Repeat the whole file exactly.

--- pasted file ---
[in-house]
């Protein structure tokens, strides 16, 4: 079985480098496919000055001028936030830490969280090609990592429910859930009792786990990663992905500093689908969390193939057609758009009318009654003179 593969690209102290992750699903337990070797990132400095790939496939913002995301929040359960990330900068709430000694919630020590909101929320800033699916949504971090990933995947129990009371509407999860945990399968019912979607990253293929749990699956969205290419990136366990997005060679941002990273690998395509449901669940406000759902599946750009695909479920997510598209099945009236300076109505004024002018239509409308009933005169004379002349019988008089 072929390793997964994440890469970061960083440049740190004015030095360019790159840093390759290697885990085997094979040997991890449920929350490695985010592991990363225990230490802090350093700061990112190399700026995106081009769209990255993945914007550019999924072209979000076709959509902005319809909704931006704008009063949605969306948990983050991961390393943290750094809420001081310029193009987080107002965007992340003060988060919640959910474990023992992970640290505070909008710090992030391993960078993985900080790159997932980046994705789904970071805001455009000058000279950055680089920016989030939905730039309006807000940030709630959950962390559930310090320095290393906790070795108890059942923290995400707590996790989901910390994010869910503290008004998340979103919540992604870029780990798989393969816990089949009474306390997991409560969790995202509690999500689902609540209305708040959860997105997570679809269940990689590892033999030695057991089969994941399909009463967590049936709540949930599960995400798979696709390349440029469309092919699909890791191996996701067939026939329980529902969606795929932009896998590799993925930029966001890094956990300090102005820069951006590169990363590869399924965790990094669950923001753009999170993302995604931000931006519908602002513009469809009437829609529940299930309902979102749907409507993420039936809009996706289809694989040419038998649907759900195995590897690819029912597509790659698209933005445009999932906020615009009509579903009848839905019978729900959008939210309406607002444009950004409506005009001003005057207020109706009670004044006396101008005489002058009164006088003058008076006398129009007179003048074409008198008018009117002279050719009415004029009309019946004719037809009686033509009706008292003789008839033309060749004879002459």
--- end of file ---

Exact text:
[in-house]
């Protein structure tokens, strides 16, 4: 079985480098496919000055001028936030830490969280090609990592429910859930009792786990990663992905500093689908969390193939057609758009009318009654003179 593969690209102290992750699903337990070797990132400095790939496939913002995301929040359960990330900068709430000694919630020590909101929320800033699916949504971090990933995947129990009371509407999860945990399968019912979607990253293929749990699956969205290419990136366990997005060679941002990273690998395509449901669940406000759902599946750009695909479920997510598209099945009236300076109505004024002018239509409308009933005169004379002349019988008089 072929390793997964994440890469970061960083440049740190004015030095360019790159840093390759290697885990085997094979040997991890449920929350490695985010592991990363225990230490802090350093700061990112190399700026995106081009769209990255993945914007550019999924072209979000076709959509902005319809909704931006704008009063949605969306948990983050991961390393943290750094809420001081310029193009987080107002965007992340003060988060919640959910474990023992992970640290505070909008710090992030391993960078993985900080790159997932980046994705789904970071805001455009000058000279950055680089920016989030939905730039309006807000940030709630959950962390559930310090320095290393906790070795108890059942923290995400707590996790989901910390994010869910503290008004998340979103919540992604870029780990798989393969816990089949009474306390997991409560969790995202509690999500689902609540209305708040959860997105997570679809269940990689590892033999030695057991089969994941399909009463967590049936709540949930599960995400798979696709390349440029469309092919699909890791191996996701067939026939329980529902969606795929932009896998590799993925930029966001890094956990300090102005820069951006590169990363590869399924965790990094669950923001753009999170993302995604931000931006519908602002513009469809009437829609529940299930309902979102749907409507993420039936809009996706289809694989040419038998649907759900195995590897690819029912597509790659698209933005445009999932906020615009009509579903009848839905019978729900959008939210309406607002444009950004409506005009001003005057207020109706009670004044006396101008005489002058009164006088003058008076006398129009007179003048074409008198008018009117002279050719009415004029009309019946004719037809009686033509009706008292003789008839033309060749004879002459």